Testing the effects of environmental fluctuations on food webs in duckweed communities
A major questions under current investigation is how fluctuating environments will alter food web interactions, tested in a duckweed-aphid community. This work tests basic theoretical predictions that temporal fluctuations in environmental conditions can alter indirect interactions in food webs.
These ideas are being tested in an system of consisting of multiple duckweed species and their herbivores in laboratory microcosms. Projects in this area of research include quantitatively detailed understandings of food web components, as well as related general theory.
This work as broader implications for our understanding of the implications of global climate change for biological systems.
Assembly and maintenance of grassland communities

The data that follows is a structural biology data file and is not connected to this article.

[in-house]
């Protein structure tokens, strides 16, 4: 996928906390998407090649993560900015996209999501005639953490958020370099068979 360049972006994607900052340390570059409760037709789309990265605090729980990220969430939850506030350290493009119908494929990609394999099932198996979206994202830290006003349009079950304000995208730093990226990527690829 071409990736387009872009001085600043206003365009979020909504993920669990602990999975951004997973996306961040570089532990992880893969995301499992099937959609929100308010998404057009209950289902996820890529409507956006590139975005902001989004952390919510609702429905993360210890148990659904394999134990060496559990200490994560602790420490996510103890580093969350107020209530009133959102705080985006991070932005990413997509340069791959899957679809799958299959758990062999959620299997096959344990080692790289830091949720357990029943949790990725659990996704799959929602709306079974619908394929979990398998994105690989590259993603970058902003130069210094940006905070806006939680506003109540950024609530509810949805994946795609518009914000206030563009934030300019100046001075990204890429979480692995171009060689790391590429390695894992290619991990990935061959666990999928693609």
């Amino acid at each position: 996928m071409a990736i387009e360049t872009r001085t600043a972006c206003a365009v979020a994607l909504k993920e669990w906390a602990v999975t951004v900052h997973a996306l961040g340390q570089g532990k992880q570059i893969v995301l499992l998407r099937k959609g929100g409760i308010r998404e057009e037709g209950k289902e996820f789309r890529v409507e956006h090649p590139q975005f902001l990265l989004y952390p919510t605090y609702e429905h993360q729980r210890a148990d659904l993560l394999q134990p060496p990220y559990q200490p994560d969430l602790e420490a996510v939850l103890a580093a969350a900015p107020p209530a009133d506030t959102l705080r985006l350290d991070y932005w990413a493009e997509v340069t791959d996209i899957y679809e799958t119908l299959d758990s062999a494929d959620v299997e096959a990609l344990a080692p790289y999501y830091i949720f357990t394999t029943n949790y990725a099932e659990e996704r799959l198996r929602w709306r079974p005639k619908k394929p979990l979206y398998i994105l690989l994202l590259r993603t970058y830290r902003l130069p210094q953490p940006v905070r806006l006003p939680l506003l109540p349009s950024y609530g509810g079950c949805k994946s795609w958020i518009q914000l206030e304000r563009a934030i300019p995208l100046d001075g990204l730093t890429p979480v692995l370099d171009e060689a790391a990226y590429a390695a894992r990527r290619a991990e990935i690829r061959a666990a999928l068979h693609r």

In colloboration with Jean Knops, we are examining the mechanisms by which diversity in prairie communities is established and maintained. Novel quantitative tools have enabled us to quantify the importance of temporal fluctuations in determining community diversity. Ongoing data collection will identify the major factors governing community structure.
This work includes observational and experimental plots in the central Platte River Valley of Nebraska.
These plots are the same fields in which sandhill cranes and whooping cranes use during migration so this work has immediate conservation implications, in addition to broader lessons that may inform grassland management across the Great Plains.